The case for creating a local talent pipeline in the District of Columbia – The D.C. Policy Center – DC Initiative on Racial Equity
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This publication is the first of a series that will explore the creation of a local talent pipeline in the District of Columbia that prepares youth for high-wage, high-demand jobs in the region by enabling District employers to actively engage in the education and training of the District’s youth. 


The District of Columbia and the greater Washington metropolitan area have always been great places to live and work. High wages, high quality of life, and a stable hiring environment with a depth of talent has attracted workers from all parts of the nation and all corners of the world. Data from the U.S. Census Bureau suggest that in any given year, about five percent of the private sector workforce in the District (including those who live in Maryland and Virginia) are newcomers who have moved to the region either from another state or another country.[i] In 2019, just before the pandemic, for example, there were an estimated 23,000 newcomers in the District’s workforce[ii], and they took one in five new jobs opened in the city that year.[iii]

In this hiring environment, unfortunately, it is easy to predict who is being left out. In 2019, of the 415,828 District residents between the ages of 17 and 64 who were not in school, 53,471 (13 percent) were not working.[iv] Three quarters of these non-working adults were Black residents without college credentials, leaving them with little hope to qualify for the majority of the 117,000 jobs filled that year. Each year, more young Black people born and raised in the District are added to this pool of residents without access to high-wage, high-potential jobs, which perpetuates a vicious cycle that results in a lifetime of low opportunities.

In the wake of the tragic deaths of George Floyd, Breonna Taylor, and too many others to name, many corporations and large employers have pledged their commitment to build a more diverse, equitable workforce. Employment projections suggest that there is a real opportunity to meet this pledge. Both in the District of Columbia and in the greater metro area, employment is projected to bounce back to pre-pandemic levels by 2022.[v] Importantly, over the next decade, the need for talent in the high-wage areas of information technology (IT), business operations, and health care will grow.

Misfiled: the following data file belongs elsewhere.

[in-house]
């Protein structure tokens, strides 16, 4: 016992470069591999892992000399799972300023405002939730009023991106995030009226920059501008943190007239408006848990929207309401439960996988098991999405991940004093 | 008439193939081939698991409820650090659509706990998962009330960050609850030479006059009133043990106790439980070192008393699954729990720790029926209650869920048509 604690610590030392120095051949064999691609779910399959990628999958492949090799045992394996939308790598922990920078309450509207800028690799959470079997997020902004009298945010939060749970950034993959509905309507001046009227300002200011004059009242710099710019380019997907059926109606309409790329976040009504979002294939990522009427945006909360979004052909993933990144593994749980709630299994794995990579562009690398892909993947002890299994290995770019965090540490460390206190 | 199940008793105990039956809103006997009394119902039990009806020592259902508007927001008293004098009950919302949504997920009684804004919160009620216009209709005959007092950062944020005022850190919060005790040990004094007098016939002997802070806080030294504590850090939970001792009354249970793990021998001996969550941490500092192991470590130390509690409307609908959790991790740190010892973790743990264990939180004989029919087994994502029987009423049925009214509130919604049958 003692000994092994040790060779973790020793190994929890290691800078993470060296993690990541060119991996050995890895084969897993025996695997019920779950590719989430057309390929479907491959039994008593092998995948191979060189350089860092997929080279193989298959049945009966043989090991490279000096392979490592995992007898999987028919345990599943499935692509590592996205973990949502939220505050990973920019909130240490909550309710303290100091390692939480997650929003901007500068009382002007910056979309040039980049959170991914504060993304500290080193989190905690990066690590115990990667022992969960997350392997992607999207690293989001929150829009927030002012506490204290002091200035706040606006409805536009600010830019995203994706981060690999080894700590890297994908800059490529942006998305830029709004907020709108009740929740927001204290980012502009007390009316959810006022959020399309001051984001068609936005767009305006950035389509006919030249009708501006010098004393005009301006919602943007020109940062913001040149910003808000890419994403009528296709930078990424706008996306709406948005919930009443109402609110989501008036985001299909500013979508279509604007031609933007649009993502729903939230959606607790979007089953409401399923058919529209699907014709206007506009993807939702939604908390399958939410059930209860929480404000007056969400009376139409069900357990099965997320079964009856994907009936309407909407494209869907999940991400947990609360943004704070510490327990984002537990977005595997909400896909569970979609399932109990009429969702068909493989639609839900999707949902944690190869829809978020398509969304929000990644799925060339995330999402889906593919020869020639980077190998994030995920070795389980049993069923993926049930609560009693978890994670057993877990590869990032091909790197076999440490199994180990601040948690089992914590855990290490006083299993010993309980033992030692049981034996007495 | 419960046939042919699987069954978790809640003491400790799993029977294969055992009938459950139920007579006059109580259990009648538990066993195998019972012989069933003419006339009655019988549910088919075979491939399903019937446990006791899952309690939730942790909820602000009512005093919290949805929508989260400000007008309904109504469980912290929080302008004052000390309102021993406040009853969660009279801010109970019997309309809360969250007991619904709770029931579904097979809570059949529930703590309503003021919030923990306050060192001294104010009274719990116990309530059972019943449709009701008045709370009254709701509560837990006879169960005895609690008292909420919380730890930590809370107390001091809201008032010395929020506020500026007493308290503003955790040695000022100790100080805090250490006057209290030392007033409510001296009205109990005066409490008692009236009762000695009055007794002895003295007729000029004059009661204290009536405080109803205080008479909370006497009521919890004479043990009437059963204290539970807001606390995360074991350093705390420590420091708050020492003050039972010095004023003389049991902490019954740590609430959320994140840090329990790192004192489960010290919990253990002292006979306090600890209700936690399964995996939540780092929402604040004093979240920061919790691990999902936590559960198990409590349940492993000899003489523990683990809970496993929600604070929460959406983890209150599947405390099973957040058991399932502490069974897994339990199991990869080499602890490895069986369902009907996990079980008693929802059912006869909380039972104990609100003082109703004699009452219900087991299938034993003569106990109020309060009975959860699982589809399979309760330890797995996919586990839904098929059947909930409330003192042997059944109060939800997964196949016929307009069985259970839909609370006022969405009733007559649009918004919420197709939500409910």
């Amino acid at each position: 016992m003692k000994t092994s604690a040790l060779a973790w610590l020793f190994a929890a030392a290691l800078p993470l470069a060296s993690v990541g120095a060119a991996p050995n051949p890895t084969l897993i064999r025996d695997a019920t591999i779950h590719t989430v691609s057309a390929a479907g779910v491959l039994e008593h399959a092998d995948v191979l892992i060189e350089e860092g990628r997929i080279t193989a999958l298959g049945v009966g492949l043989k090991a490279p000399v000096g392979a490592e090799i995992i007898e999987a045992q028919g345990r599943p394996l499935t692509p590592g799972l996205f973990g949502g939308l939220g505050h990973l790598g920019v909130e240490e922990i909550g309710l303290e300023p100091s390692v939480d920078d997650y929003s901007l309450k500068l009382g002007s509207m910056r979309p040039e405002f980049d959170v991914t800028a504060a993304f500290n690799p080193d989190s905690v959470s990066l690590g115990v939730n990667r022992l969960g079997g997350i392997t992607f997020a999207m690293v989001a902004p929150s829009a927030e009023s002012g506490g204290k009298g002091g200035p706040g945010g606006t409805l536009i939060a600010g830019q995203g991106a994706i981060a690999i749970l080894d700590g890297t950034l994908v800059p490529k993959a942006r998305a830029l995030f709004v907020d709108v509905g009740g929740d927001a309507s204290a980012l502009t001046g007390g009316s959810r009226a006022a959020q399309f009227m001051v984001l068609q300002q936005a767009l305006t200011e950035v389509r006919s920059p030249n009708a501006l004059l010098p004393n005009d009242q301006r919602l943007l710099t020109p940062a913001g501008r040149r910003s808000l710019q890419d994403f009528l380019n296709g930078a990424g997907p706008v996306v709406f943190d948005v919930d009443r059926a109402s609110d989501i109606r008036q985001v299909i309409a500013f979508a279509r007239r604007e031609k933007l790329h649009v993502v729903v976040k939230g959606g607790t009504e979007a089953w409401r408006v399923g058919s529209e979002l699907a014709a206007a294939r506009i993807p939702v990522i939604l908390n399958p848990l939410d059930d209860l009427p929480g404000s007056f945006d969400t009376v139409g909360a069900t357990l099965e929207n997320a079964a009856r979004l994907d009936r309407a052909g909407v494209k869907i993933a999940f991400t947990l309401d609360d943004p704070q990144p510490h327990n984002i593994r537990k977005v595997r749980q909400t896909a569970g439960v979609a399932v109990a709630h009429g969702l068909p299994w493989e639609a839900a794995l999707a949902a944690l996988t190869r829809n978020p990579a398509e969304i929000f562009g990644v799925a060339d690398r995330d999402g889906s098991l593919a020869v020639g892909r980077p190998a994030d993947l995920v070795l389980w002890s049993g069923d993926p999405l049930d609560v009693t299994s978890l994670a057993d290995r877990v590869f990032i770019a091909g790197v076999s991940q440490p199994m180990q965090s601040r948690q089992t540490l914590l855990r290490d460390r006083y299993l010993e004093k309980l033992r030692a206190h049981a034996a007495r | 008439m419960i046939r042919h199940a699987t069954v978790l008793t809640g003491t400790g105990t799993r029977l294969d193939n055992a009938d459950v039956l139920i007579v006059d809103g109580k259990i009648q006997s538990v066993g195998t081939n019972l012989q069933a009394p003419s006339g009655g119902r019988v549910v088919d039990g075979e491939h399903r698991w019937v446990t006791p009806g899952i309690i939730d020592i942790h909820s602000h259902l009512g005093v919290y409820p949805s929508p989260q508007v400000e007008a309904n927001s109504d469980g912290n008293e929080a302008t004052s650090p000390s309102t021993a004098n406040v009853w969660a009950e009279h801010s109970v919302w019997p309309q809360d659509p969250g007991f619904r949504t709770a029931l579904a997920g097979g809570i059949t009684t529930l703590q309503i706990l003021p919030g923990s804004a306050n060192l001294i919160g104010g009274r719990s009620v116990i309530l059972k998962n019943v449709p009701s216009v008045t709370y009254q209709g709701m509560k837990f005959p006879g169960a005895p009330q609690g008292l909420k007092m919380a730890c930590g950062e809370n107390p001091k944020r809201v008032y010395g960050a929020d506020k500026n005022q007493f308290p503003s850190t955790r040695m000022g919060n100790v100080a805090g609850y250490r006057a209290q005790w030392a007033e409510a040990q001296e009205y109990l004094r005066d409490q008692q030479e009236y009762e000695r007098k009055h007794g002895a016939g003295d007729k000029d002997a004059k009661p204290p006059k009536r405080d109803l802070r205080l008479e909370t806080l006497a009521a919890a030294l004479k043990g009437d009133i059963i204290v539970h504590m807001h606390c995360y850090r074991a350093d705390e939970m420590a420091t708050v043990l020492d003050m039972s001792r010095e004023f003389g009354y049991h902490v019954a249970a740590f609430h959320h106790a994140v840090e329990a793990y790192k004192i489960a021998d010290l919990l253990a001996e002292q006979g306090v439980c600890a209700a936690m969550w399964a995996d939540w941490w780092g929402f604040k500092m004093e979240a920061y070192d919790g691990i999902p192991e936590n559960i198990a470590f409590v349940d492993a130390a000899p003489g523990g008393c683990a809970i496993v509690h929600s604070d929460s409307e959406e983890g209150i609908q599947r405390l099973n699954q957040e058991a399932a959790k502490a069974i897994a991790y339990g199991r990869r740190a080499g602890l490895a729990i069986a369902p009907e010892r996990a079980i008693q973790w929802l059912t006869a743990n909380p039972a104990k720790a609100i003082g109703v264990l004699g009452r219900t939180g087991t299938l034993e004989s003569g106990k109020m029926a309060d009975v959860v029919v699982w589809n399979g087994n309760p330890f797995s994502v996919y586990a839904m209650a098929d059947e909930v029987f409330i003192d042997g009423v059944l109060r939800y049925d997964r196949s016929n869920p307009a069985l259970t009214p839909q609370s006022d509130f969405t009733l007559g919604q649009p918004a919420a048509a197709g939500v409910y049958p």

Even under very conservative estimates—assuming the regional employment in these high-wage occupations would grow at the same rate as the rest of the country—between now and 2029, the region will likely add over 50,000 software developers, health care workers, management analysts, information security analysts, project managers, and business and marketing analysts, all of which pay at or above the median wage. But the region will likely grow much faster: one estimate puts the number of digital technology job opportunities that would open in the region over the next five years to as high as 130,000.[vi]

High growth occupations in the DC metro area that pay above median wage

Thus, we have both a commitment to racial equity from employers and the need to hire new workers, but we still lack a system to bring these two together. Unless we do something differently, these high-wage, high-potential jobs will continue to elude many youth who grew up in the District.

To unlock more opportunities, the District’s youth need to be able to get hired for good jobs with high earning potential and paths for career growth.[vii] What prevents youth from finding high paying jobs is not the lack of jobs, but disparities in opportunities for preparation, education, and credentialing that opens access to employment. For instance, youth lack equitable access to experiences to learn from employers, e.g. job shadowing, mentoring, internships, etc., which limits their career prospects and economic mobility. To overcome these disparities, the District must invest in building a local talent pipeline that enables District employers to actively engage in the education and training of the city’s youth[viii], so they can become co-developers of human capital, not simply consumers of it.

We define the local talent pi


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